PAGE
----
MSc Film Curation

Campus Full time Part time 12 - 24 months September 2016 United Kingdom Glasgow + 1 more

This Masters in Film Curation focuses on the history and future of the audience’s engagement with film of all kinds. It investigates the material qualities of audio-visual media and explores the history and contemporary practice of projection and exhibition, in cinemas, galleries, festivals and online. The programme includes a mandatory work placement with one of our external partners as well as opportunities for creative practice. [+]

This Masters in Film Curation focuses on the history and future of the audience’s engagement with film of all kinds. It investigates the material qualities of audio-visual media and explores the history and contemporary practice of projection and exhibition, in cinemas, galleries, festivals and online. The programme includes a mandatory work placement with one of our external partners as well as opportunities for creative practice. Why this programme The city of Glasgow is a unique hub of international cultural and creative activity offering unparalleled access to galleries, museums, cinemas, music venues and film festivals. Collaborators who will offer work placements and visiting speakers include the National Library of Scotland’s Moving Image Archive, Glasgow Film Theatre, Lux Scotland, the Gallery of Modern Art, as well as film festivals such as Africa in Motion and Document. Students will have access to the Collections Study Centre at the Kelvin Hall offering state of the art facilities and study space in close proximity to the Moving Image Archive. The programme will draw on the world leading research and teaching of staff in film and television studies at Glasgow and includes expert contributions from a variety of external cultural organisations. Programme structure Students will take: 2 core courses 1 mandatory special project/work placement course 2 optional academic courses Dissertation or creative project. Teaching methods will include lectures and seminars, visiting speakers will offer workshops and seminars, there will be field trips organised to archives and festivals, and students will be assessed through a variety of methods including practice based activities, oral presentations as well as different written assignments. Entry requirements Entry requirements for postgraduate taught programmes are a 2.1 Honours degree or equivalent qualification (for example, GPA 3.0 or above) in a relevant subject unless otherwise specified. International students with academic qualifications below those required should contact our partner institution, Glasgow International College, who offer a range of pre-Masters courses. English language requirements For applicants whose first language is not English, the University sets a minimum English Language proficiency level. Career prospects This programme is designed to provide students with a range of skills that will allow them to develop as creative and cultural entrepreneurs; as outreach officers in museums, archives or galleries; in film festivals, as programmers or curators; researchers for the film and television industries; as creative practitioners; or prepare them for future academic research. Duration : 12 months full-time 24 months part-time [-]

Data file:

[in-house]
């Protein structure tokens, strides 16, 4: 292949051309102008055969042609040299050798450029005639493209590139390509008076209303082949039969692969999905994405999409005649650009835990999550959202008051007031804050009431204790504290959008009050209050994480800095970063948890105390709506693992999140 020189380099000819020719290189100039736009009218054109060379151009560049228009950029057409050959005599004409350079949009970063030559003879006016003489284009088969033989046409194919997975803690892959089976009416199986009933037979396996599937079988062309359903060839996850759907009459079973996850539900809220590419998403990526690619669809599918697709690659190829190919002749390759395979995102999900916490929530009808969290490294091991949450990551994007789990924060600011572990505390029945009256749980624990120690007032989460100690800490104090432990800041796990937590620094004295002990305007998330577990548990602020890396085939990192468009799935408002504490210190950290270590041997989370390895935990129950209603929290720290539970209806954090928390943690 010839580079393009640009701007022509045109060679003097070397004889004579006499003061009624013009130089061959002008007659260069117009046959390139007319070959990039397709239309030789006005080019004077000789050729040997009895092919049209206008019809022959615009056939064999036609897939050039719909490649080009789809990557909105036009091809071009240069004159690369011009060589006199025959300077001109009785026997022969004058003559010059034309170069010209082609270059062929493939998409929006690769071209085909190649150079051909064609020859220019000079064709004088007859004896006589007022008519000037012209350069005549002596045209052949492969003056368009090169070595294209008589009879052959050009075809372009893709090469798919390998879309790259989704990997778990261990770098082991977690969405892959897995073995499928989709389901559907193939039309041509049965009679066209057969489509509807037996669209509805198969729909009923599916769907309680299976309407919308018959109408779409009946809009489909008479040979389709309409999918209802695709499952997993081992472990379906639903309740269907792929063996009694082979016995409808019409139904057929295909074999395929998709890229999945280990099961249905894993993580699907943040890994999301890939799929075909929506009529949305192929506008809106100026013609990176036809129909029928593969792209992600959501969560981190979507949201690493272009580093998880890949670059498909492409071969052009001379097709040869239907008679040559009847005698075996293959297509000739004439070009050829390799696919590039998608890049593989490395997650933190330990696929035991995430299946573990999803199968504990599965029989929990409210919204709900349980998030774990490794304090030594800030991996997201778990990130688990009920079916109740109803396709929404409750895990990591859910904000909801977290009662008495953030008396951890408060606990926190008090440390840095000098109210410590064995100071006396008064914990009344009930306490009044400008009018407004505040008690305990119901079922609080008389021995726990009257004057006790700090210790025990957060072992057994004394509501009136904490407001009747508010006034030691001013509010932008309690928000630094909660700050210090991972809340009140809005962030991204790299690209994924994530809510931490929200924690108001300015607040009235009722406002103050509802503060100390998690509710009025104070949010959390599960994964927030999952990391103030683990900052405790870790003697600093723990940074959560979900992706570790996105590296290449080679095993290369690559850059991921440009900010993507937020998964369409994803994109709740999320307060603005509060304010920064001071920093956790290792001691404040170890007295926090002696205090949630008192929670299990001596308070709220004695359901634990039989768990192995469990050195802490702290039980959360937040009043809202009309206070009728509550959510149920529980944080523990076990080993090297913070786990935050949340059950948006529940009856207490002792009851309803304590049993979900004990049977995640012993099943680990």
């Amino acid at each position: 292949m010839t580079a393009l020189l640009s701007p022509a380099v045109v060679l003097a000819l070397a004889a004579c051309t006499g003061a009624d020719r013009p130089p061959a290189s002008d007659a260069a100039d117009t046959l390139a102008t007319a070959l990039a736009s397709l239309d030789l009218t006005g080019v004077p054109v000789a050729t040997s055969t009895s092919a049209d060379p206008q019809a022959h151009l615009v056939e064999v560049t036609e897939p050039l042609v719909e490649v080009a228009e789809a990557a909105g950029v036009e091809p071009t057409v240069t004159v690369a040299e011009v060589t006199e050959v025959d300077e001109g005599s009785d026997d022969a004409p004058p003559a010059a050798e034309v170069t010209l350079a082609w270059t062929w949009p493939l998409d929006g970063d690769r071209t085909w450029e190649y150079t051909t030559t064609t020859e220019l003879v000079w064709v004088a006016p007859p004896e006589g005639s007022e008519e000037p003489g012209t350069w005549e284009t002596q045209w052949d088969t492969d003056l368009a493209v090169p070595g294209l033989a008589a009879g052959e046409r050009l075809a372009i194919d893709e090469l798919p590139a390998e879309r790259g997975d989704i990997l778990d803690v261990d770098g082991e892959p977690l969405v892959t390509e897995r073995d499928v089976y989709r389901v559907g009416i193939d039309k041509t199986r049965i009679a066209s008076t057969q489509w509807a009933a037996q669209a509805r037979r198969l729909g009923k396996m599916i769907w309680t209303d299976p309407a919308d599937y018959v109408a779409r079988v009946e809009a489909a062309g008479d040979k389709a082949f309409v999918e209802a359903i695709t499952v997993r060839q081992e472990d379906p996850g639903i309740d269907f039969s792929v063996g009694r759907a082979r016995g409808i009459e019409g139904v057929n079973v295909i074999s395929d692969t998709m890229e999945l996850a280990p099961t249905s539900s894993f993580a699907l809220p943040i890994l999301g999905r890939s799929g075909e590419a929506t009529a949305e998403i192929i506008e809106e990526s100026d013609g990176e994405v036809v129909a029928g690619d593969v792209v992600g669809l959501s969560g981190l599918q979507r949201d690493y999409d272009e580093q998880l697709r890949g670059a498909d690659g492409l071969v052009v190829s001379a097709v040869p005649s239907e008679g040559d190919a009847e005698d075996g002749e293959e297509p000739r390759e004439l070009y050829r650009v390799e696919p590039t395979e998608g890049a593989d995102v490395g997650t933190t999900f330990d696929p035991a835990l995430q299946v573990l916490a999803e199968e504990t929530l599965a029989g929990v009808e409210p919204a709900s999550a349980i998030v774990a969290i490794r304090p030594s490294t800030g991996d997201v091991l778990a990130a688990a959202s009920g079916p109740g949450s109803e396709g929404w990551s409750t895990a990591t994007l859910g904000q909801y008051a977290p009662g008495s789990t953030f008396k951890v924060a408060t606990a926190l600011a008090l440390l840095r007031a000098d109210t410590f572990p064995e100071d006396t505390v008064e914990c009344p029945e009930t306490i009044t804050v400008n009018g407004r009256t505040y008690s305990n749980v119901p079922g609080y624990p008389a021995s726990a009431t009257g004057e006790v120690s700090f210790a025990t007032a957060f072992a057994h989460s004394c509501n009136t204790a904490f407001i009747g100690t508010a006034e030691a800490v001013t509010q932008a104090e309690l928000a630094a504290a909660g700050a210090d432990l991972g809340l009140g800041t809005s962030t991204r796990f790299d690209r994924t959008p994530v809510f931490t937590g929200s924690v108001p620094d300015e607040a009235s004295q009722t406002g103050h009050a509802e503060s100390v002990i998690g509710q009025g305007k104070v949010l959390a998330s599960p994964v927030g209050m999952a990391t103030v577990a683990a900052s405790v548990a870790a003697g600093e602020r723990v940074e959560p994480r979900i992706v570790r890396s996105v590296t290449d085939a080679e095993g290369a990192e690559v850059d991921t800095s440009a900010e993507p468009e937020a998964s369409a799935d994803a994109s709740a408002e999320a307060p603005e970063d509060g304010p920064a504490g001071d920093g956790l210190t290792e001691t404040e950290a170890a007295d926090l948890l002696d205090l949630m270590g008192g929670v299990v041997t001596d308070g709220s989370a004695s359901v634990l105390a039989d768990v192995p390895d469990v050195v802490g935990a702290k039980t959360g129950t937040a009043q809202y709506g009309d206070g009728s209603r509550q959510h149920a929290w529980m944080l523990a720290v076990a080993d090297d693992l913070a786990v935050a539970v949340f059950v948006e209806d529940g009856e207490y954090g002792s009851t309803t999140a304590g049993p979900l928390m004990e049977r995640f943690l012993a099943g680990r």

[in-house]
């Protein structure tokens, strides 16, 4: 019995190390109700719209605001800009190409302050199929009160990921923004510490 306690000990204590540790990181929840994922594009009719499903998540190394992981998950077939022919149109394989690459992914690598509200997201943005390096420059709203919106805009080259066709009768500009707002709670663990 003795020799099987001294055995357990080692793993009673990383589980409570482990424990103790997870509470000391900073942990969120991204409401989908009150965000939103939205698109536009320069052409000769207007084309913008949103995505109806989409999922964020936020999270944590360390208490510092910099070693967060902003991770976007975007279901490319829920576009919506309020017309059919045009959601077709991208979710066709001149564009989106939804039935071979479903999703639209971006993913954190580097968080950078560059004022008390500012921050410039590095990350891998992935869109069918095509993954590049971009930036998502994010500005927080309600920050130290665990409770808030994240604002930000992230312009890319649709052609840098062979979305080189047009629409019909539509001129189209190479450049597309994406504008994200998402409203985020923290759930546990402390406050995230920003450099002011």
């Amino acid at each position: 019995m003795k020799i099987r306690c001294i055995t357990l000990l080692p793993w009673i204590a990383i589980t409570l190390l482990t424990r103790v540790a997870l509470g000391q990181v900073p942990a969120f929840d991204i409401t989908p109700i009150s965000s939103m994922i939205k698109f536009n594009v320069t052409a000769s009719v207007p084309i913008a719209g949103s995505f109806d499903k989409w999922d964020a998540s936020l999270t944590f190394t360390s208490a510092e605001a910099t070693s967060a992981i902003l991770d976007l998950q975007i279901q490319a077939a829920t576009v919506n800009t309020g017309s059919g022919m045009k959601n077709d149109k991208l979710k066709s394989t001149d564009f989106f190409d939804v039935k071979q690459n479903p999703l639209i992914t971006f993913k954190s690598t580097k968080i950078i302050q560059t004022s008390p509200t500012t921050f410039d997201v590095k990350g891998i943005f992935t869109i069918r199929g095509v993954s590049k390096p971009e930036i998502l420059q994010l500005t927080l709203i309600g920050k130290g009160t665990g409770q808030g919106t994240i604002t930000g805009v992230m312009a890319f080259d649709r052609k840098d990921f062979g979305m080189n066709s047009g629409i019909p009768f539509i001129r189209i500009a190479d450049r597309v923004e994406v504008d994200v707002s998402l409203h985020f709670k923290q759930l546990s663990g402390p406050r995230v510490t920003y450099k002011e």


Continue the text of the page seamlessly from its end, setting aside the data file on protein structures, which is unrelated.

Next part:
MSc Political Islam

Campus Full time Part time 12 - 24 months September 2016 United Kingdom Glasgow + 1 more

This Masters degree in Political Islam has been specifically designed for those who wish to comprehend the main currents of Islamic thinking during the modern period. This will involve investigating a number of radical Islamic movements as well as alternative understandings of Islam. [+]